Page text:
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The Nitrogen Cycle
All living organisms depend upon the availability of
nitrogen compounds for their growth and development
Large amounts of nitrogen are required for the formation of
proteins, nucleic acids and other cellular components
Four processes participate in the cycling of nitrogen
through the biosphere:

Nitrogen…

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A relatively small amount of
nitrogen fixation occurs
during lightning

The enormous amounts of
energy released by lightning
break nitrogen molecules
apart, allowing their atoms to
combine with oxygen and
form nitrogen oxides

These oxides dissolve in rain
and form nitrates that are
carried to the earth's surface

Nitrates formed…

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Biological Nitrogen Fixation

Nitrogen-fixing bacteria possess
the enzyme nitrogenase that
enables them to reduce nitrogen
gas into ammonia

Nitrogen + hydrogen

Nitrogenase


Ammonia

Nitrogenase
N2 + 3H2 2NH3




The Nitrogen Cycle
Most plants absorb nitrogen through their
roots in the form of nitrate (NO3-) or
ammonium ions (NH4+)
Nitrate ions…

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Nitrogen-containing organic compounds, such as
proteins, pass along food chains




Nitrogen-containing organic compounds are made available
to the decomposers when animals excrete nitrogenous waste
products, and when animals and plants die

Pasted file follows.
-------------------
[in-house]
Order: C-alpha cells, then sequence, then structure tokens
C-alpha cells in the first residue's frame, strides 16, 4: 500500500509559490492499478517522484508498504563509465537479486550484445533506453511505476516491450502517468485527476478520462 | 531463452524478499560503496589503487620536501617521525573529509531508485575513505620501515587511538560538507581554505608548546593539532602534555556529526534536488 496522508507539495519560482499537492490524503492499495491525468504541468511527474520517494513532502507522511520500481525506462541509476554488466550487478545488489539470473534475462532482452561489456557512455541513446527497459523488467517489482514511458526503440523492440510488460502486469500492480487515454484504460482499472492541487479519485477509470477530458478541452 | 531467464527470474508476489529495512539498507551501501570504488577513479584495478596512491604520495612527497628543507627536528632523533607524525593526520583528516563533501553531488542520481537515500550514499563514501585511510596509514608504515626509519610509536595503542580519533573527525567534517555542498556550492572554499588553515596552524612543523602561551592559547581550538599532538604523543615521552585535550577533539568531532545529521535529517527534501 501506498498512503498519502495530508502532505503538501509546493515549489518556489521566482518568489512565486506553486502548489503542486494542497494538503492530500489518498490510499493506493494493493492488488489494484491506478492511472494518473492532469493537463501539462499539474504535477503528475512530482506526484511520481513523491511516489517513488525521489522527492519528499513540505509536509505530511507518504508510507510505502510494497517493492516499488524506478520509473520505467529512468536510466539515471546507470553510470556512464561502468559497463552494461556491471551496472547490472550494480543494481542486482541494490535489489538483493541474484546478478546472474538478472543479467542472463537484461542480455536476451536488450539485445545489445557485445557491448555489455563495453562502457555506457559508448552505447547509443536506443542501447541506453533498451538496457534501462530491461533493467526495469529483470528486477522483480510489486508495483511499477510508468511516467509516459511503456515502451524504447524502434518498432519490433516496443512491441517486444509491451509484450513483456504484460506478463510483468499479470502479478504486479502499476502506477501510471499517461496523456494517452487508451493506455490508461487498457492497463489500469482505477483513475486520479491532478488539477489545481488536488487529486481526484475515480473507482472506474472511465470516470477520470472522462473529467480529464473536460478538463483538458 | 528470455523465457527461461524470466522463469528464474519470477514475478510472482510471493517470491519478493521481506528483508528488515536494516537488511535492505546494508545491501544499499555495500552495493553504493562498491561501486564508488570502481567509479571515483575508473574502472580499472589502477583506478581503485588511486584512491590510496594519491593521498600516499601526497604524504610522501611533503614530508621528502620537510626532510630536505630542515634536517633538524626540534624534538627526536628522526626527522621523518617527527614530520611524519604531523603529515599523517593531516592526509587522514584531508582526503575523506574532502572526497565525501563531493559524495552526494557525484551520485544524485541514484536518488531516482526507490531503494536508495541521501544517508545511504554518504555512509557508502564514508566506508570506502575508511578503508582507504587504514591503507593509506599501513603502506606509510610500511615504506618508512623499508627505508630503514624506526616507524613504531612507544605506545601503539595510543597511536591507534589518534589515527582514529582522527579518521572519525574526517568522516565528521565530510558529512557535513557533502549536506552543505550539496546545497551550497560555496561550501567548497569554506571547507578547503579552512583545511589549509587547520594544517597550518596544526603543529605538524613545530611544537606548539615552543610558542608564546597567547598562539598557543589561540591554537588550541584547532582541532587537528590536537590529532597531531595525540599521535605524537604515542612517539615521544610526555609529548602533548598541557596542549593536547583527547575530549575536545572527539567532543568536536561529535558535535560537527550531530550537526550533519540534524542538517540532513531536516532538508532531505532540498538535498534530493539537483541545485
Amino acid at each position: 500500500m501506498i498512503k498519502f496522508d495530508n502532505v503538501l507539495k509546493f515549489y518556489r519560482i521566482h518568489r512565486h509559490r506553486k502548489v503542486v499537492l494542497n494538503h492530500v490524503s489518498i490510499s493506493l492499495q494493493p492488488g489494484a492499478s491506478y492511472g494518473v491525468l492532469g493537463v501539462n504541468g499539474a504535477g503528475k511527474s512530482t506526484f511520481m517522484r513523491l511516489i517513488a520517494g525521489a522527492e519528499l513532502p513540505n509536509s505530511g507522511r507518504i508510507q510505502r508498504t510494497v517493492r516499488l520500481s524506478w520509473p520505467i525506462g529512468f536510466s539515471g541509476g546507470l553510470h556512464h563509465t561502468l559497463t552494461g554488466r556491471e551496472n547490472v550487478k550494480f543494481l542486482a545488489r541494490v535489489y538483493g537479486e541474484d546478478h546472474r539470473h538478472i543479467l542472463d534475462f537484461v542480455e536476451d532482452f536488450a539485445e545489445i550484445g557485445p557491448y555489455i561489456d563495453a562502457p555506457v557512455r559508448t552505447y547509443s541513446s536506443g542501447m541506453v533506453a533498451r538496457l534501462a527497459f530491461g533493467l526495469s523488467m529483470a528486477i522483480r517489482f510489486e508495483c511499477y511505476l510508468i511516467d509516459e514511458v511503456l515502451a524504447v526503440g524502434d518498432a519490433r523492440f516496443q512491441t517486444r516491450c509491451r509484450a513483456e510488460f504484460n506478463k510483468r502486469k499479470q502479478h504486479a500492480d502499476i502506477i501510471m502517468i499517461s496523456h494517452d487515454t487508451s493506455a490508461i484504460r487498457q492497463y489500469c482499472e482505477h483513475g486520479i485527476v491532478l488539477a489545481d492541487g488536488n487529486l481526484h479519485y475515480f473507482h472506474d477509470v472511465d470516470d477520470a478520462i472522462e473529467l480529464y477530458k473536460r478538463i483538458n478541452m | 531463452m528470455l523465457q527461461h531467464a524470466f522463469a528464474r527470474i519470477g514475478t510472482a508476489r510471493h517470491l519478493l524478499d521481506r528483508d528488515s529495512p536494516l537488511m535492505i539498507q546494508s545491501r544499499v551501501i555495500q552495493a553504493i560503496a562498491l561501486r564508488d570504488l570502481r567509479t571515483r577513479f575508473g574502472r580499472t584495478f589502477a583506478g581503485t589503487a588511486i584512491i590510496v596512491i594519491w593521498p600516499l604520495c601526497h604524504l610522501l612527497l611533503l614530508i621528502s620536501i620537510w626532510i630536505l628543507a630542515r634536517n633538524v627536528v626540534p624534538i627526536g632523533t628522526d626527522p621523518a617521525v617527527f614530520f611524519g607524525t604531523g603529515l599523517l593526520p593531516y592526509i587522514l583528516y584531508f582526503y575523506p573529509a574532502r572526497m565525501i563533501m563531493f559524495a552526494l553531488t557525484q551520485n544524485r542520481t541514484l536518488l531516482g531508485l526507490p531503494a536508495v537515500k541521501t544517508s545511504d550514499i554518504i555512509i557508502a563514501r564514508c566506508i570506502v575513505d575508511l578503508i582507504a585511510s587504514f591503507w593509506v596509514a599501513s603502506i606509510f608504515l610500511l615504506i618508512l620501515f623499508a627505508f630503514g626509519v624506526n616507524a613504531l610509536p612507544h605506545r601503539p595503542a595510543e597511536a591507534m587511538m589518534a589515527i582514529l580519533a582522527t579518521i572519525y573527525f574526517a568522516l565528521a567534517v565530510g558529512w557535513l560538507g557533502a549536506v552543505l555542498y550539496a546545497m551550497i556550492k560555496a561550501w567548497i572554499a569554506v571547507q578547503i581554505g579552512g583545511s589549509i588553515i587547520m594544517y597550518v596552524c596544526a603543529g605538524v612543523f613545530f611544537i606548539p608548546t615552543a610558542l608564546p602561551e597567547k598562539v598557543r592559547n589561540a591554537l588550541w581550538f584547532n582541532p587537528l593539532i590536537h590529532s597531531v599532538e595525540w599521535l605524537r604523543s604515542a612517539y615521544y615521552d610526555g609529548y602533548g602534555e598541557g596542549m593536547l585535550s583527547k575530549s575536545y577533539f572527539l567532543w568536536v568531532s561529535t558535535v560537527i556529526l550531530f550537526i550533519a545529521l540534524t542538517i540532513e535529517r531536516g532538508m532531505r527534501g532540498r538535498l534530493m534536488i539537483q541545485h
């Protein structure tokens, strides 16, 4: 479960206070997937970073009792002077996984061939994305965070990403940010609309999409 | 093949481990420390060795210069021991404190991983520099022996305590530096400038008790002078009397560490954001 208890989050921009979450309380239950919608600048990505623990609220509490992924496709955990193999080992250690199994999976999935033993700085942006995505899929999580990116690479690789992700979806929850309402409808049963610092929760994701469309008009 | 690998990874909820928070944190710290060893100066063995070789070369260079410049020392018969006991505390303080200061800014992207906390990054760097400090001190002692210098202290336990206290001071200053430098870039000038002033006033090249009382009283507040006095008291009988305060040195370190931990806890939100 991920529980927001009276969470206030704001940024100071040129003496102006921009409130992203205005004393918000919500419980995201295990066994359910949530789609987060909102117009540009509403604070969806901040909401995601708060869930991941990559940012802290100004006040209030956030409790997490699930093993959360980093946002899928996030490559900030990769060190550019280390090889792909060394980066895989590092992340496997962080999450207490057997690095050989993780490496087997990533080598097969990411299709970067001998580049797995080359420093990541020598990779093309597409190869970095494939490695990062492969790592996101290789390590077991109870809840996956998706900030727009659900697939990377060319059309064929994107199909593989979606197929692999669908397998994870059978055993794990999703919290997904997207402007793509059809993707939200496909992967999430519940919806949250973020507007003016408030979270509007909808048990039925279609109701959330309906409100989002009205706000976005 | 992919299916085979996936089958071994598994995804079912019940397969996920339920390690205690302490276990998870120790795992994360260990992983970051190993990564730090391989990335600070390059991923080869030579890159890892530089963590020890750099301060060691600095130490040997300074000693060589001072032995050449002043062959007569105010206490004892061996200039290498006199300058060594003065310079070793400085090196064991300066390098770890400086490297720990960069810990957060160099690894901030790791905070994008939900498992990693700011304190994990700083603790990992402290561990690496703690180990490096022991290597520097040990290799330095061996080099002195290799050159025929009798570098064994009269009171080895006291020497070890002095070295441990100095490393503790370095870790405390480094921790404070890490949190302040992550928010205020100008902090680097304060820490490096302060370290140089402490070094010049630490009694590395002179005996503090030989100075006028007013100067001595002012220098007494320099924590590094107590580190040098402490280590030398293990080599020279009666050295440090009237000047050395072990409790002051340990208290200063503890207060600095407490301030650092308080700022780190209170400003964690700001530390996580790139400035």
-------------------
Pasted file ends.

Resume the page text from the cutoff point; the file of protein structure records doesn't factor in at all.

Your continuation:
Saprophytic fungi and bacteria are the principal decomposers
responsible for converting organic nitrogen compounds into
AMMONIA (NH3) ­ this…

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Chemosynthetic bacteria play an essential role in
the nitrogen cycle

These bacteria are autotrophs and obtain their
energy by oxidising simple inorganic compounds
such as AMMONIUM IONS

In both terrestrial and aquatic environments, the
ammonia (NH3) released by the decomposers dissolves
in water to form ammonium ions (NH4+)




Species of…

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Denitrification
The nitrogen cycle is closed when
a group of bacteria known as the
denitrifying bacteria reduce
nitrates to nitrogen gas
Denitrifying bacteria live deep in
the soil and in aquatic sediments
where oxygen levels are low
These bacteria reverse the
nitrifying process and convert
nitrates to nitrites, and nitrites…

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